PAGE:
On Nov. 7-11, China hosted the APEC summit, rolling out the red carpet for 21 APEC leaders. Following the APEC meetings, were exclusive Xi-Obama talks on the evenings of Nov.11 and Nov.12, which provided an opportunity for China and the U.S. to bolster their bilateral relations.
It seems the presidents’ face-to-face talk can become a routine. In June 2013, Xi and Obama met for a two-day informal summit in Sunnylands, California. In September, they met again at the St. Petersburg G20 summit. In March 2014, Xi and Obama met on the sidelines of the Nuclear Security Summit in Hague. The Beijing meeting was the second time for them to meet this year.
Obviously, good personal relations between President Xi and President Obama could play a big role in setting policies and achieving better relations. Just as what they both emphasized at the meetings, a stable bilateral interaction is essential to both countries and both want to continue framing the relationship in a “win-win” way. China and U.S. cooperation could avoid the historic pitfall of strategic rivalry between an existing power and an emerging power.
What's more, both countries are trying to discover new areas for cooperation. The issues under discussion ranged from long-established topics, such as trade and investment, the North Korea nuclear issue, climate change to recently emerged global issues, like the Ebola outbreak and the rise of the Islamic State (IS). These new issues provide more potential fort China-U.S. cooperation.
On the topic of climate change, China and the U.S. jointly announced their plans. China released its first-ever timeline for the peak of its greenhouse gas emission. The U.S. also promised to emit 26-28 percent less in 2025 than it did in 2005. The plans have big political and economic implications. The new emission targets send a powerful political signal that both countries hope to break the deadlock of current international climate negotiations. In term of the plans' economic implication, according the evaluation by the US Environmental Protection Agency, taking actions to reduce greenhouse gas emissions yields create economic benefits, which could be the new growth pillars of both economies.
In fighting the Ebola epidemic, China showed its willingness to take on a bigger role in addressing international crises. It is reported that China decides to dispatch 480 PLA medical staff to treat Ebola patients and build a 100-bed treatment center in Liberia, the first such facility in the three countries most impacted by Ebola.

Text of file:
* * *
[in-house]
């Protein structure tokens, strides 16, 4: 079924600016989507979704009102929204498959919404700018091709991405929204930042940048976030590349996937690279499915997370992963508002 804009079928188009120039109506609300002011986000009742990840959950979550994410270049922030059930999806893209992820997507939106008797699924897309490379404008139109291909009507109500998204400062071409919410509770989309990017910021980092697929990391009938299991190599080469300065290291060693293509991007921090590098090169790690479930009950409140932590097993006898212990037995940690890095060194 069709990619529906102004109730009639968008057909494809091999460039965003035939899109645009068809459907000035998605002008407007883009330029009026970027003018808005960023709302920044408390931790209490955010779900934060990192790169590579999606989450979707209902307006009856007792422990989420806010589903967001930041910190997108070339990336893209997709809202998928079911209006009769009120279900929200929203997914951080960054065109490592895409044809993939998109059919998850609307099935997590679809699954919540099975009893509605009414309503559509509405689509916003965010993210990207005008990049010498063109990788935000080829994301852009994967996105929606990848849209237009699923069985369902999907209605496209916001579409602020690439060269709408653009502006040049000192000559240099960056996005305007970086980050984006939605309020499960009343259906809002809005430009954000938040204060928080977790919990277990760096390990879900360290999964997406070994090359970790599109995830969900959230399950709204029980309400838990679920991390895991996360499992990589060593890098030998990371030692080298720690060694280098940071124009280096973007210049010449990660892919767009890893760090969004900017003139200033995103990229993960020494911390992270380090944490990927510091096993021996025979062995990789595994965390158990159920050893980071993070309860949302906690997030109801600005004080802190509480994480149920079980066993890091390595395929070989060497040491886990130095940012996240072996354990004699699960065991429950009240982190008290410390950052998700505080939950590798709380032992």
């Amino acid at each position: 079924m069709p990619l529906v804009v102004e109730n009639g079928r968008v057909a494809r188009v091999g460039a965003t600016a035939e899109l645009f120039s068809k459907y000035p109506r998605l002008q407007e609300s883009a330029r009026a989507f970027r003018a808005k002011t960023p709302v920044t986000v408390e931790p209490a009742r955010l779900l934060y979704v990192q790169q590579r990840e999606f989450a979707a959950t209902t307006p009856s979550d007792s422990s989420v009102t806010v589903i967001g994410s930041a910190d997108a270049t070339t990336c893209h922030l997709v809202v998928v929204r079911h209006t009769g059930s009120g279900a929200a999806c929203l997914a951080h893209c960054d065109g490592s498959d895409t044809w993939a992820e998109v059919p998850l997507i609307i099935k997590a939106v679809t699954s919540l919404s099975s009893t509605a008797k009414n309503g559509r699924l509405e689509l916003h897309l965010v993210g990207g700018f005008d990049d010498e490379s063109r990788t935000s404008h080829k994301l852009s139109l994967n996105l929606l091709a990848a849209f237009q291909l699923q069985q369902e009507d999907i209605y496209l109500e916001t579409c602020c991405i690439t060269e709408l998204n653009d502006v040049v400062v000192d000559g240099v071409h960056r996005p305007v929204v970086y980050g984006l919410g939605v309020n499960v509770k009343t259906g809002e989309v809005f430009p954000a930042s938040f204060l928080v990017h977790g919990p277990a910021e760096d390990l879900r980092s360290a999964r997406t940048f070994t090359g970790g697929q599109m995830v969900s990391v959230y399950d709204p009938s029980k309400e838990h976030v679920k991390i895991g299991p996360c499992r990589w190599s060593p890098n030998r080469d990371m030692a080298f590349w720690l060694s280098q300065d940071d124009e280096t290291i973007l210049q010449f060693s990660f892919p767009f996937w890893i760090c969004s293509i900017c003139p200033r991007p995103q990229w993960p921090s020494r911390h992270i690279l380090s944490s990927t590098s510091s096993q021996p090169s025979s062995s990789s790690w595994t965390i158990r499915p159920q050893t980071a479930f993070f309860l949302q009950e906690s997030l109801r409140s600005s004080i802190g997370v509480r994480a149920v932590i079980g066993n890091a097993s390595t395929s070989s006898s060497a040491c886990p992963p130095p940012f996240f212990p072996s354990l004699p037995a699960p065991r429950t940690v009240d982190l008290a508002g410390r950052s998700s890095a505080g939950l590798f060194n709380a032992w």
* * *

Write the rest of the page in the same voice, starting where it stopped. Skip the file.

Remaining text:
On the issue of counterterrorism, China frankly indicated to be hesitant about directly joining the U.S.-led coalition against IS. However, President Xi repeatedly emphasized Beijing’s commitment to fighting terrorism and its willingness to cooperate. China is willing to play a role in supporting political stability and preventing terrorism in the world.
In regards to military relations, both sides agreed to speed up consultations on a mutual reporting mechanism for major military operations and a code of conduct for naval and air military encounters. Keeping military-to-military contacts stable and regular has been a stated goal for Obama and Xi Jinping. The Xi-Obama talks will obviously help improve China-US military ties.
Finding new ways to facilitate trade and investment is still on the priority list of the two leaders' agenda. China announced to lift some restrictions on foreign investment. The new regulations will reduce the number of sectors in which foreign companies are required to form joint ventures with domestic business or are limited to minority stakes from 79 to 35.
During the APEC summit and the Xi-Obama discussions, both countries agreed to launch strategic studies of the Free Trade Area of the Asian Pacific (FTAAP) and expand the discussion on the Information Technology Agreement (ITA).
The FTAAP could be a bridge between the TPP and ASEAN’s Regional Comprehensive Economic Partnership (RCEP), which would unite ASEAN with the six countries it already has FTAs with (including Japan, India and China). The FTAAP will create a substantially larger FTA, grouping 21 economies, which account for 40 percent of the world's population, 54 percent of its economic output and 44 percent of trade. The U.S. is one of the most important members of APEC, and it's impossible to launch any initiative on the FTAAP without the U.S.’s endorsement. This time, the agreement on “the strategic studies,” though small steps, will represent big progress for building FTAAP.
The ITA agreement is another significant achievement. In fact, a year ago there existed great difference between China and the US on the ITA over whether more than 100 of the 250 or so product categories should be excluded from the final agreement. It's estimated that the global IT products market is worth about $4 trillion. So it is easy to expect that China and the U.S. both will benefit from the ITA agreement.
These examples and issues show that China and the U.S. have a huge stake in their political and economic cooperation; when they work together, the whole world will benefit.